“Within the space of 2 to 2 and a half years there is this tremendous growth. It puts unbelievable pressure on the management team, staff, on the infrastructure of the company.”

“We’ve taken the growth but don’t lose control of it. This is why we’re focused on old school business techniques. Every dollar and cent counts. That’s the way to succeed in this business. It’s a very brutal business.”

Stewart Airport stats


We had the opportunity to put PLAY’s strategy to the test of its success at Stewart by flying the route and questioning each passenger. Birgir told us further how successful his operation has been.

“It has been great. People thought we were a bit crazy when we decided to do this. Norwegian did it for a number of years and it was really successful for them. They had other problems.”

“The MAX issues and other issues. The load factors into the airport were really good and a lot of interesting things have happened in that area since COVID. You see a migration of relatively well to do professionals from this area to the Hudson Valley.”

“If you travel around that area there is a lot of new cafes, hotels, boutique guest houses, breweries, shopping in the valley and you’re only 1 hour and a half away from the city.”

“It’s a completely different market actually. There’s a few million people that live in that area where Stewart is not a secondary airport for them.

“It’s the main airport. It’s always how you classify your market. Do you want to go into an airport that has almost no international service or do you want to go into JFK or Newark where you’re competing with a lot of major airlines. So far this option has been the right one for us.”

On this particular flight there were 136 passengers of 174 making it a 78% load factor.

Of the 136 passengers we were able to interview 128 passengers who answered the four following questions:

Reason for Travel

Origin of Journey

Where are you travelling to after arriving at Stewart?

Nationalities

Onboard Product


OG 121 to New York Stewart boarded on time at 14:50 for its 15:30 departure from Keflavik. Today’s flight was on an A320 with 174 seats.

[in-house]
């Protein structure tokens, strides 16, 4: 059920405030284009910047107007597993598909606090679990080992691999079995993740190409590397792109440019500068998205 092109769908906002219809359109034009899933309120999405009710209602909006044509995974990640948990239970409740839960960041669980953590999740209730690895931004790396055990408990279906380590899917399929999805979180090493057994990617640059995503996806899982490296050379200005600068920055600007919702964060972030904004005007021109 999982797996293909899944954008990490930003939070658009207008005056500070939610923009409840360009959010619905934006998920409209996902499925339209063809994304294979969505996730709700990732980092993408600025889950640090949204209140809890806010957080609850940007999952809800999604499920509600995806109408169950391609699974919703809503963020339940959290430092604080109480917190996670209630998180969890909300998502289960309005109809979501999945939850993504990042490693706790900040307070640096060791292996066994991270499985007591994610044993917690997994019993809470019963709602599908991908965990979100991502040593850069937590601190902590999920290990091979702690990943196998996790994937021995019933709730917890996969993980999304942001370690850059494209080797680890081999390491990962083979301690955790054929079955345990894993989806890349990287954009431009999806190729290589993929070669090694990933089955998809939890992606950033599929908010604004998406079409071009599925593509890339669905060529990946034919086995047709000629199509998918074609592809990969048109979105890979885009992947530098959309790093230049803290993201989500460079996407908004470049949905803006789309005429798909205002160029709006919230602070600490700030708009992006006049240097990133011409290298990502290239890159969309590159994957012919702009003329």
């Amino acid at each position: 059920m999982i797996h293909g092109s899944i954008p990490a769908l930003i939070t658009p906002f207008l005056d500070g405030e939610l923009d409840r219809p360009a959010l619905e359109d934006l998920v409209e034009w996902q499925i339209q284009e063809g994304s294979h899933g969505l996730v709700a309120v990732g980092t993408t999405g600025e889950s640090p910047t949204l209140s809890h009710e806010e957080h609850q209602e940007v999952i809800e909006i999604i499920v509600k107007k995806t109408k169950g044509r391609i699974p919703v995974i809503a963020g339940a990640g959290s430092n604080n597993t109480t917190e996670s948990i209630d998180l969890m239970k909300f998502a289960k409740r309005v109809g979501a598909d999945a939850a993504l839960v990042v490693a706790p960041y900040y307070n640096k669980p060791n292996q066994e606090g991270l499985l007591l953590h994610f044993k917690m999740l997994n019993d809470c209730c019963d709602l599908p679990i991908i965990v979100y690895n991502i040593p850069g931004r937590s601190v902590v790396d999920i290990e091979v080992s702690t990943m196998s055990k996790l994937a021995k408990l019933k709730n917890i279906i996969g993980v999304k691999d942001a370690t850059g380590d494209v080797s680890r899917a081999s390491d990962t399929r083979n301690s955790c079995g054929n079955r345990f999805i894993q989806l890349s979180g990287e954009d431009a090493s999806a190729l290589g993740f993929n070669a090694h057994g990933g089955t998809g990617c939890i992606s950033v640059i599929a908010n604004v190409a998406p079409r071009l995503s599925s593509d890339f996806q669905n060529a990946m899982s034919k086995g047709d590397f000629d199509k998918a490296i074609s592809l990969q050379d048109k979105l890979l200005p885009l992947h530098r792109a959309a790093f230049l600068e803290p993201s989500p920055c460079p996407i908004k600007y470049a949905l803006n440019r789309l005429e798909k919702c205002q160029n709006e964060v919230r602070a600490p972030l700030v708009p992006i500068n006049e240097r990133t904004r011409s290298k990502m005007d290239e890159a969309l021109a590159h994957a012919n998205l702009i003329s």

I took my seat in 2F which offered generous recline which I was very happy about as PLAY is a low-cost airline.

Seat 2F reclined.

A great amount of legroom considering it’s an LCC.

Inflight menu.

The onboard menu offered a lot of Icelandic options. There was even a special Christmas menu being offered with Icelandic and Nordic delicacies.

View from 2F.

View of Hudson River as we approach Stewart.

Due to Stewart having barely any flights (we were the only flight at the time of arrival), we arrived an incredible 30 minutes earlier.

View of the aircraft as we get off the airstairs.

As we entered the brand new Customs facilities it was a breeze. From getting our luggage 10 minutes after entering the building to entering the bus only 20 minutes off the aircraft.

The process was very smooth and relaxed compared to any other long haul flight I have taken. The only other trip it could have been comparable to was when I flew from Stewart to Edinburgh on Norwegian’s 737 back in 2017.

Only 25-30 passengers were on the bus today making our trip quite comfortable with many seats to offer.

Conclusion


Play offers a very attractive market for those who wish to have a smooth airport to New York City or travel to the likes of New York State, New Jersey, Pennsylvania and Connecticut.

With the upcoming refurbishment of aircraft to have softer seats, tablet holders and USB ports, PLAY is on its way towards delivering a low-cost and high quality product.

Stewart stands out as one of its best destinations due to the advantages it offers. Having covered many airlines this has been one of the most interesting operations to cover and is definite to succeed.

With Play offering $99 one-way fares to Iceland in January and February the airline has a lot of promise ahead, especially its Stewart operation.

“It’s not on our minds to disrupt Icelandair. We’re in fierce competition but it’s not emotional” said Birgir.

The author and AviationSource would like to thank PLAY Airlines for their help in making this possible.